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2007 Asia - Telecoms, Mobile and Broadband in India

This report provides a comprehensive overview of the developments and trends in telecommunications, Internet and digital media markets in India. Subjects covered include:

Key Statistics
Market Overviews
Major Players (fixed and mobile)
Infrastructure development
Mobile Voice and Data Markets
Internet, including VoIP
Broadband development
Convergence and Digital Media
Regulatory Environment


India continues to be one of the most dynamic and fastest growing major telecom markets in the world. The mobile sector has grown from around 10 million subscribers in 2002 to reach 150 million by early 2007, the rate of market expansion being boosted by low tariffs and falling handset prices. While GSM technology has continued to be dominant in the country’s mobile market, CDMA has been increasing its market share and had grabbed a 30% share by early 2007. With this in mind the mobile industry should continue its present strong growth.

Regulatory reform has been central to the development of India’s telecoms market. Sweeping reforms by successive governments over the last decade have dramatically changed the nature of telecommunications in the country. The Telecom Regulatory Authority of India (TRAI) has predicted that the rate of market expansion would increase with further regulatory and structural reforms. The adoption of Unified Licensing, a change in the Access Deficit Charge (ADC) regime, increased sharing of infrastructure and coverage of new areas by operators were all expected to contribute to ongoing growth.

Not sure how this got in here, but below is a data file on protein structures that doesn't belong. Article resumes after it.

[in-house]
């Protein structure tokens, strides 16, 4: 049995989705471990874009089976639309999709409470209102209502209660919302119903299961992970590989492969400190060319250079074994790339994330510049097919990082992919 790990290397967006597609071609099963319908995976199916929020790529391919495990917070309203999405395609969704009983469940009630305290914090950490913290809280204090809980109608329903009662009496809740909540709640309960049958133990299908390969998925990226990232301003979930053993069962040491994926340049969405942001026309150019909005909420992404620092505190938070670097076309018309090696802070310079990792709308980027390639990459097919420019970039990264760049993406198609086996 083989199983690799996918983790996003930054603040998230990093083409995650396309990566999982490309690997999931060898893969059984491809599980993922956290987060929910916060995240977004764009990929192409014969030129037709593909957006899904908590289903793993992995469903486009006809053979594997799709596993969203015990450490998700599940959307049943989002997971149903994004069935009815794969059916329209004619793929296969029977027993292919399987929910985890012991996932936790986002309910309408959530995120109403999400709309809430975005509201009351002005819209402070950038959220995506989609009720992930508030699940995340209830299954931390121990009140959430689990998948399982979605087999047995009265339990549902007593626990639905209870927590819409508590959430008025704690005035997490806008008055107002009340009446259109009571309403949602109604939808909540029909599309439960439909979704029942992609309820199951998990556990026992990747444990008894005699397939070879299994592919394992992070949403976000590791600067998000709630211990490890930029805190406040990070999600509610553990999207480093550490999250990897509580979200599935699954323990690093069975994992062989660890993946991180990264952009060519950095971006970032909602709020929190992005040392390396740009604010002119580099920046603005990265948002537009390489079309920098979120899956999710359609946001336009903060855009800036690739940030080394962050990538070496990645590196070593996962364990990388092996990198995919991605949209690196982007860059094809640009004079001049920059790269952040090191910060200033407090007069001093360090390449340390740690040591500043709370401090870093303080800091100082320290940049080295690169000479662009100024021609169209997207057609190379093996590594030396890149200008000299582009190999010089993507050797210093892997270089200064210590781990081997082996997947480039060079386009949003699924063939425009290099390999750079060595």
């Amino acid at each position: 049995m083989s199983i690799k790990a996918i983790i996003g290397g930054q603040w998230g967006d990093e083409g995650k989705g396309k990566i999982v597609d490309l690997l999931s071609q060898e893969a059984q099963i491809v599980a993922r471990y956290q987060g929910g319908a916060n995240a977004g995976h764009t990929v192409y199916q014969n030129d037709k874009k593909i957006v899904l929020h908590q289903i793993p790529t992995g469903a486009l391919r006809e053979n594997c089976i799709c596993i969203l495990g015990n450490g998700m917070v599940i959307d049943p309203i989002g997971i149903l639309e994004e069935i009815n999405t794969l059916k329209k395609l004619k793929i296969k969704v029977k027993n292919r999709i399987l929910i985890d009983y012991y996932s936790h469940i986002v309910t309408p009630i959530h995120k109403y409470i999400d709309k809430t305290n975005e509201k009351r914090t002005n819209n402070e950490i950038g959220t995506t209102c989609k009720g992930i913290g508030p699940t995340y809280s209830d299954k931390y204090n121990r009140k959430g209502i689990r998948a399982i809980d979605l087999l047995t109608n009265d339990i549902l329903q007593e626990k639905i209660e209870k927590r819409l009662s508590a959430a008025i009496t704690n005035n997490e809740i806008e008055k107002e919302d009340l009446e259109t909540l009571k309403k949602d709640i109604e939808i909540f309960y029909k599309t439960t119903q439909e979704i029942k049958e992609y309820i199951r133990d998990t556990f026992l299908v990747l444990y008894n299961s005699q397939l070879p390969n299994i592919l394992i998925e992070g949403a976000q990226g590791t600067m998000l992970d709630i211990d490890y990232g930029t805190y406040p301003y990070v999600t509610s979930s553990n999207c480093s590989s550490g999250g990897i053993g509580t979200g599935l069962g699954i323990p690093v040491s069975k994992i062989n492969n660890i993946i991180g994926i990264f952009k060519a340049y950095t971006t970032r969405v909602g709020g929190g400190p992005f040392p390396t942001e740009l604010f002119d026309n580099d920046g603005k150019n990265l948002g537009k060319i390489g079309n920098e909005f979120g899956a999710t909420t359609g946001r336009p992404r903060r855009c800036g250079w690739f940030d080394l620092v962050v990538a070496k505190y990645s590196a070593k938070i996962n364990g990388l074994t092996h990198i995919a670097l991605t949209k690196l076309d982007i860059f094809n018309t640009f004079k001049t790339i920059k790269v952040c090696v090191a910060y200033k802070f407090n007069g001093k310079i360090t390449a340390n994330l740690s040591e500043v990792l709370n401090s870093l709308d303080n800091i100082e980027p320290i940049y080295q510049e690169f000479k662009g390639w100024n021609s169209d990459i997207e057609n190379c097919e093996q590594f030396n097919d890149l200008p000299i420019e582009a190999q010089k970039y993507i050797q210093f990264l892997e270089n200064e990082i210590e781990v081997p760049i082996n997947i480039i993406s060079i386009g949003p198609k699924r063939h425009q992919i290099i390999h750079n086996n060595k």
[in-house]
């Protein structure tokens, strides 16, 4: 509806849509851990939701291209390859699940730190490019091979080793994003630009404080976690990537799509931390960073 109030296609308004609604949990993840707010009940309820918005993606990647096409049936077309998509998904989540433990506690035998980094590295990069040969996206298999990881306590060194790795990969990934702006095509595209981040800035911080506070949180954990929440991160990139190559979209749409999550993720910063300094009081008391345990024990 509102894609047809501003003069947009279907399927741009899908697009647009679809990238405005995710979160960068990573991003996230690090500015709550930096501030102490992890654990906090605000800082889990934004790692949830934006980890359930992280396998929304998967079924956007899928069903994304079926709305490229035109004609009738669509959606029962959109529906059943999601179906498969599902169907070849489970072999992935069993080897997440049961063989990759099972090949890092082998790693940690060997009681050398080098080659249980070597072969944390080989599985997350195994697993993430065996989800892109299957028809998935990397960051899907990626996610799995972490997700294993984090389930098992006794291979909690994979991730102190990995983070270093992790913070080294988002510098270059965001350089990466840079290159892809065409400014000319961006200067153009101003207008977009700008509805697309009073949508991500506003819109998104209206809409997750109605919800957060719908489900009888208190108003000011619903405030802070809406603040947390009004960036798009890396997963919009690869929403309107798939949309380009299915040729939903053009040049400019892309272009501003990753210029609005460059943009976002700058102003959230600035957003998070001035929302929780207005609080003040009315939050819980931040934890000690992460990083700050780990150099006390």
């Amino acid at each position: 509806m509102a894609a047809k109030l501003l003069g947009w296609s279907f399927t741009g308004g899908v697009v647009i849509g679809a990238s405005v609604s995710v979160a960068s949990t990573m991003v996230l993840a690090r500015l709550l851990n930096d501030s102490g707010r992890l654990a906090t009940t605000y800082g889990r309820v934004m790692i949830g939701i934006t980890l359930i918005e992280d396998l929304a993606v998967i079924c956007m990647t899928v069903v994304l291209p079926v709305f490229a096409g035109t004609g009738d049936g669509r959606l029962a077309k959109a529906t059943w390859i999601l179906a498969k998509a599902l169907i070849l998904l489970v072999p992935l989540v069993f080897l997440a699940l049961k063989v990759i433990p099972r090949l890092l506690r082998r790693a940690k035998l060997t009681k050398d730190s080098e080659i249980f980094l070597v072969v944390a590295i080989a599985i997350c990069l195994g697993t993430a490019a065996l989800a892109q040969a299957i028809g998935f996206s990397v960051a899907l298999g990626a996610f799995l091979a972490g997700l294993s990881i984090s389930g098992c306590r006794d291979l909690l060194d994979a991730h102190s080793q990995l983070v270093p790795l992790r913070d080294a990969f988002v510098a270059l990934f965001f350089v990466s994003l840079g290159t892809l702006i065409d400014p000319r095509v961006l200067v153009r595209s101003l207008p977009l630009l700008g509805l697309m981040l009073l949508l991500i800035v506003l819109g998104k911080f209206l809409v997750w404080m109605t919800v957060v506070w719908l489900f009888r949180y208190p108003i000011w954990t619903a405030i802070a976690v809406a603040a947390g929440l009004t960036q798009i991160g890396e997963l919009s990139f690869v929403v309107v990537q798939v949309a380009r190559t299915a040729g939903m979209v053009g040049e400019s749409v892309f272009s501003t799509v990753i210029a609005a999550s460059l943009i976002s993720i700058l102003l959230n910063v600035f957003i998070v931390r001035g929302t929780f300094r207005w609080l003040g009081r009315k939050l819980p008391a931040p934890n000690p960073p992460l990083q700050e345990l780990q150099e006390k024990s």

By early 2007, the total telephone subscriber base (mobile and fixed) had passed the 200 million subscriber milestone. The number of phone subscribers was rising by an average of 6 million each month coming into 2007. With fixed-line subscribers at just over 40 million, growth in that segment of the market had stalled in 2006 and was not likely to pick up again for some time.

For more statistical information, see chapter 1, page 1.

Regulatory change in the industry has not been easy. In the early stages of reform, the structure of the market was frequently criticised. However, there has been an evolution through a series of mergers and takeovers among the mobile operators that has seen a welcome and productive consolidation. The so-called ‘licensing by circles’ policy, in particular, has been credited with establishing a highly competitive and healthy telecoms market. It was not always so, with the circles policy being considered far too complex and unwieldy to administer. But, with what has now become a comparatively well regulated commercial environment and with plenty of growth potential, the Indian market is proving to be an attractive telecoms market for foreign investment with a clear way forward to further growth.

For more information, see chapter 3,page 11.

In early 2007, estimates put the total worth of India’s telecommunications sector at nearly US$100 billion. This was on the back of soaring valuations of the country’s telecommunications companies, both listed and unlisted. Listed companies like Bharti Airtel and Reliance Communications could claim valuations in the range of US$26-$27 billion and US$19-$20 billion, respectively. And big operators like Bharat Sanchar Nigam Ltd (BSNL) and Idea Cellular would be likely to range in value from US$8 billion to US$30 billion if they were listed. Over a 10 year period, the telecom industry saw numerous high profile exits by multinational companies such as AT&T, Telecom Italia, British Telecom, Telstra, Cingular and France Telecom. Others to exit included some local companies as well such as Aircel, BPL, Escorts, RPG, Usha Martin, JT Mobile and Hindujas. Vodafone, which had also exited the Indian market earlier on, had made a comeback with its successful bid for Hutch. Over the years, the exits and entry of new players have been part of market consolidation, ultimately resulting in strong value creation.